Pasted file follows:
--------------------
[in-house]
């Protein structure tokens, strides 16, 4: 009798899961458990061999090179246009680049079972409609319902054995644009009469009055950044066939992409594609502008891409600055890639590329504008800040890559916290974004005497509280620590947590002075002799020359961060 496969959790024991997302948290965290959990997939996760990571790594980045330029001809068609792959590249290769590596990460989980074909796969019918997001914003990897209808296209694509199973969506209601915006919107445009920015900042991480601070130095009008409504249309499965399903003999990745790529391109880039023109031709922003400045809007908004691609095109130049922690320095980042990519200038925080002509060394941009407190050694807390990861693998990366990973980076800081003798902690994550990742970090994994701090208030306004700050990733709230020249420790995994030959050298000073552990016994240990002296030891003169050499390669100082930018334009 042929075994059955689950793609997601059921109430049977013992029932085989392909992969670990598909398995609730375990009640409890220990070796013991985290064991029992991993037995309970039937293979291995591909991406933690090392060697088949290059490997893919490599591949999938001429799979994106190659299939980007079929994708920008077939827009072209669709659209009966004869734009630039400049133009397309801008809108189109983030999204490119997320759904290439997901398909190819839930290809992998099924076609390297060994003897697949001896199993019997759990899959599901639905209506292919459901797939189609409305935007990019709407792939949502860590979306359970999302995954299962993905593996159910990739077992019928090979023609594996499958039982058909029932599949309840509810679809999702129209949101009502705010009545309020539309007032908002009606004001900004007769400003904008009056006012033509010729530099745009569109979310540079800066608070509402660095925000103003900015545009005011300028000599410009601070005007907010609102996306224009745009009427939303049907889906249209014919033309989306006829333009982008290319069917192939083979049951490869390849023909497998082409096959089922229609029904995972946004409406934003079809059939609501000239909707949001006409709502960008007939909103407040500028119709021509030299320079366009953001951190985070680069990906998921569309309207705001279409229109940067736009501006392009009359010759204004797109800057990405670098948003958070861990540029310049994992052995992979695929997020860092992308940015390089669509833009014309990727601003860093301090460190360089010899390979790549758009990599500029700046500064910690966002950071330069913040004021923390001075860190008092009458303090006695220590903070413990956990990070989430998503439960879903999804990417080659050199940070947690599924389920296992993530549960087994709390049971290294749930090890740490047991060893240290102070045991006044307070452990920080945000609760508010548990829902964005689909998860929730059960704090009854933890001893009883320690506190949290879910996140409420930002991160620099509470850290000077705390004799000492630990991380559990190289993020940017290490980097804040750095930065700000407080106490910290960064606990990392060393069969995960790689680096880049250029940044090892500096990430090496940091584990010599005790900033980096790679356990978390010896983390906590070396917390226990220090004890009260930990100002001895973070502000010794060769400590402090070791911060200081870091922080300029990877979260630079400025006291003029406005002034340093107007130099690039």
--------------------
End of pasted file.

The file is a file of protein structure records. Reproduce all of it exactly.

[in-house]
């Protein structure tokens, strides 16, 4: 009798899961458990061999090179246009680049079972409609319902054995644009009469009055950044066939992409594609502008891409600055890639590329504008800040890559916290974004005497509280620590947590002075002799020359961060 496969959790024991997302948290965290959990997939996760990571790594980045330029001809068609792959590249290769590596990460989980074909796969019918997001914003990897209808296209694509199973969506209601915006919107445009920015900042991480601070130095009008409504249309499965399903003999990745790529391109880039023109031709922003400045809007908004691609095109130049922690320095980042990519200038925080002509060394941009407190050694807390990861693998990366990973980076800081003798902690994550990742970090994994701090208030306004700050990733709230020249420790995994030959050298000073552990016994240990002296030891003169050499390669100082930018334009 042929075994059955689950793609997601059921109430049977013992029932085989392909992969670990598909398995609730375990009640409890220990070796013991985290064991029992991993037995309970039937293979291995591909991406933690090392060697088949290059490997893919490599591949999938001429799979994106190659299939980007079929994708920008077939827009072209669709659209009966004869734009630039400049133009397309801008809108189109983030999204490119997320759904290439997901398909190819839930290809992998099924076609390297060994003897697949001896199993019997759990899959599901639905209506292919459901797939189609409305935007990019709407792939949502860590979306359970999302995954299962993905593996159910990739077992019928090979023609594996499958039982058909029932599949309840509810679809999702129209949101009502705010009545309020539309007032908002009606004001900004007769400003904008009056006012033509010729530099745009569109979310540079800066608070509402660095925000103003900015545009005011300028000599410009601070005007907010609102996306224009745009009427939303049907889906249209014919033309989306006829333009982008290319069917192939083979049951490869390849023909497998082409096959089922229609029904995972946004409406934003079809059939609501000239909707949001006409709502960008007939909103407040500028119709021509030299320079366009953001951190985070680069990906998921569309309207705001279409229109940067736009501006392009009359010759204004797109800057990405670098948003958070861990540029310049994992052995992979695929997020860092992308940015390089669509833009014309990727601003860093301090460190360089010899390979790549758009990599500029700046500064910690966002950071330069913040004021923390001075860190008092009458303090006695220590903070413990956990990070989430998503439960879903999804990417080659050199940070947690599924389920296992993530549960087994709390049971290294749930090890740490047991060893240290102070045991006044307070452990920080945000609760508010548990829902964005689909998860929730059960704090009854933890001893009883320690506190949290879910996140409420930002991160620099509470850290000077705390004799000492630990991380559990190289993020940017290490980097804040750095930065700000407080106490910290960064606990990392060393069969995960790689680096880049250029940044090892500096990430090496940091584990010599005790900033980096790679356990978390010896983390906590070396917390226990220090004890009260930990100002001895973070502000010794060769400590402090070791911060200081870091922080300029990877979260630079400025006291003029406005002034340093107007130099690039």